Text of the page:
The Justice community was badly shaken by the shooting in tiny Grundy, Va., on Jan. 16 at the Appalachian School of Law.
Three people were killed and three wounded. A disgruntled failing student has been charged with murder. Among the victims was the school's dean, L. Anthony Sutin, who served for four years in the Janet Reno Justice Department.
As one career official said to me, "Tony was the last person you would think of dying a violent death." His former law school roommate and longtime friend and colleague Kent Markus noted the sad irony that Sutin, "had dedicated himself to trying to prevent exactly this kind of activity."
Sutin had a stellar résumé — summa cum laude at Brandeis University; cum laude, Harvard Law School; federal district court clerk; partner at the prestigious firm of Hogan & Hartson — before working on the 1992 Bill Clinton campaign and then joining Justice in 1994 where he held several positions under Reno.
But when he left Justice he deliberately chose to go to Grundy where the Appalachian School of Law had just been created in 1997 to help the citizens of that impoverished coal-mining community. As his friends and colleagues reminisced, he went partly to "get away from it all" but largely in order to serve the community, because he strongly believed in the importance of bringing good legal education to the rural setting.
As dean, Sutin strongly emphasized community service for the students; they were required to perform 25 hours each semester. Projects have included conflict resolution, a county mapping project, and housing repairs for sub-standard homes.
Sutin also worked hard to obtain American Bar Association accreditation for the law school, and is regarded as largely responsible for its provisional accreditation, granted last year. As Reno recalled in a statement mourning the loss of "not only a former colleague but a friend": "He left the Justice Department to help establish the Appalachian School of Law, whose accreditation is due in substantial part to his efforts."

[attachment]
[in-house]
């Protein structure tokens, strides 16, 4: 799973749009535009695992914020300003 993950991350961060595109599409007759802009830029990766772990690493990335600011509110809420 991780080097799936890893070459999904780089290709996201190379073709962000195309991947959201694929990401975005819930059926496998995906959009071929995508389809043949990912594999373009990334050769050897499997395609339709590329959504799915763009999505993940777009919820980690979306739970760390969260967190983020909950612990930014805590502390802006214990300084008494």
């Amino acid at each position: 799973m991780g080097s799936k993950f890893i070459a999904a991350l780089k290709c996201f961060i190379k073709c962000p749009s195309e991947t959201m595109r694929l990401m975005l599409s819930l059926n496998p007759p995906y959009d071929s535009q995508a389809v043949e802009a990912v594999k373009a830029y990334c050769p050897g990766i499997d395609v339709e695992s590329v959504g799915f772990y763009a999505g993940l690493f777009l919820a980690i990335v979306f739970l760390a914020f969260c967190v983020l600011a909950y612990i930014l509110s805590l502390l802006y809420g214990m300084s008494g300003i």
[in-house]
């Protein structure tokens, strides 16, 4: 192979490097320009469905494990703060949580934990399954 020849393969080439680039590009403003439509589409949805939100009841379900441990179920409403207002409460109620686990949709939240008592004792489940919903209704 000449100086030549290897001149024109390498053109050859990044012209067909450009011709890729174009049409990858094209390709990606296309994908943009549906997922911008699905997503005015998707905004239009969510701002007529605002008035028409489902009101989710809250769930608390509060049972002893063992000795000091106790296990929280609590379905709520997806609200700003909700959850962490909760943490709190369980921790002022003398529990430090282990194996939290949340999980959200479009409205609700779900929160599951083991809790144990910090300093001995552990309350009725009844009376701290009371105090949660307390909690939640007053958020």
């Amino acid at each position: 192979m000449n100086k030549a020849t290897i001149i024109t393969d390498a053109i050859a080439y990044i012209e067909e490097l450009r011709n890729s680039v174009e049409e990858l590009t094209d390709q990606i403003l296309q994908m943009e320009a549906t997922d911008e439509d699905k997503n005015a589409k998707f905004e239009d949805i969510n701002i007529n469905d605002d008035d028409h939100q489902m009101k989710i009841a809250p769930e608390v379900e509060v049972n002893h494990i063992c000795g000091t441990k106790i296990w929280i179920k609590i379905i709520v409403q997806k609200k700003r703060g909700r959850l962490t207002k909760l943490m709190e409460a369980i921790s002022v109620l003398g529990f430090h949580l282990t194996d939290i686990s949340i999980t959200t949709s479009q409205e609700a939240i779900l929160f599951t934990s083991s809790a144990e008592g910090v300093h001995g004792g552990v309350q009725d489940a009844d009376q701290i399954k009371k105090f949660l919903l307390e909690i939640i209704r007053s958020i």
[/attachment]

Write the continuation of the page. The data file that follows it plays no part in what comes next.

One former colleague recalled that this past fall Virginia gubernatorial candidate (now Governor) Mark Warner took time off from his own campaign to host a fund-raiser for the law school. This colleague remembered how excited Sutin was because the school was beginning to make a difference in a community that had been completely devastated economically.
Over and over, former colleagues wrestled with shock and disbelief and used the same words and phrases to describe Sutin: "a truly decent person"; and "the nicest guy in the world"; and "the sweetest, nicest man in the world."
David Ogden, who also held several positions under Reno, finishing as assistant attorney general for the Civil Division, said "he was the kindest, gentlest guy that I met in the entire government," adding he was also a person of the "utmost integrity." Ogden also asserted Sutin was very solid, had good judgment, and that "the attorney general listened to him."
Even in Sutin's last position at Justice, assistant attorney general for legislative affairs, at a time of absolute war with Congress over independent counsels and campaign finance, Ogden recalled that because "he had such a level demeanor, he was able to reduce tensions."